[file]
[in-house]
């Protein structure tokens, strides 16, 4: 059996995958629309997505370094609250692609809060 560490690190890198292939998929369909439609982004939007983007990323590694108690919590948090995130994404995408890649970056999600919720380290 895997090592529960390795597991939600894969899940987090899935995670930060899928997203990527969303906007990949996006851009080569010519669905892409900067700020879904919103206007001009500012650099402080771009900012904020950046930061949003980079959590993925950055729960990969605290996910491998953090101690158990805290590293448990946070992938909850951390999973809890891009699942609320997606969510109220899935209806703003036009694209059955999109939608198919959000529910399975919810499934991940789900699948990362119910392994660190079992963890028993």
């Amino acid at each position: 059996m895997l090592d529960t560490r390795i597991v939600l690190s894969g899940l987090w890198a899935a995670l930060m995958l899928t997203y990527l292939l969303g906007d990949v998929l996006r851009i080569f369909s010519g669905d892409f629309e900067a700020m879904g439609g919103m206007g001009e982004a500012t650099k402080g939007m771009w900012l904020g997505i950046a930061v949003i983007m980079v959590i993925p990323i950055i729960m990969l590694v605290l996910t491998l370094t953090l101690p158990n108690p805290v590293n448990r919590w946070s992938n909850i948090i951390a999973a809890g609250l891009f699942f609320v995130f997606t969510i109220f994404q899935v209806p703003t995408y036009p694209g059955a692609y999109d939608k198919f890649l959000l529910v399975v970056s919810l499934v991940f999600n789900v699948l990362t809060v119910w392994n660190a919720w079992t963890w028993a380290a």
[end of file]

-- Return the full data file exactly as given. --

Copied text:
[in-house]
């Protein structure tokens, strides 16, 4: 059996995958629309997505370094609250692609809060 560490690190890198292939998929369909439609982004939007983007990323590694108690919590948090995130994404995408890649970056999600919720380290 895997090592529960390795597991939600894969899940987090899935995670930060899928997203990527969303906007990949996006851009080569010519669905892409900067700020879904919103206007001009500012650099402080771009900012904020950046930061949003980079959590993925950055729960990969605290996910491998953090101690158990805290590293448990946070992938909850951390999973809890891009699942609320997606969510109220899935209806703003036009694209059955999109939608198919959000529910399975919810499934991940789900699948990362119910392994660190079992963890028993």
């Amino acid at each position: 059996m895997l090592d529960t560490r390795i597991v939600l690190s894969g899940l987090w890198a899935a995670l930060m995958l899928t997203y990527l292939l969303g906007d990949v998929l996006r851009i080569f369909s010519g669905d892409f629309e900067a700020m879904g439609g919103m206007g001009e982004a500012t650099k402080g939007m771009w900012l904020g997505i950046a930061v949003i983007m980079v959590i993925p990323i950055i729960m990969l590694v605290l996910t491998l370094t953090l101690p158990n108690p805290v590293n448990r919590w946070s992938n909850i948090i951390a999973a809890g609250l891009f699942f609320v995130f997606t969510i109220f994404q899935v209806p703003t995408y036009p694209g059955a692609y999109d939608k198919f890649l959000l529910v399975v970056s919810l499934v991940f999600n789900v699948l990362t809060v119910w392994n660190a919720w079992t963890w028993a380290a």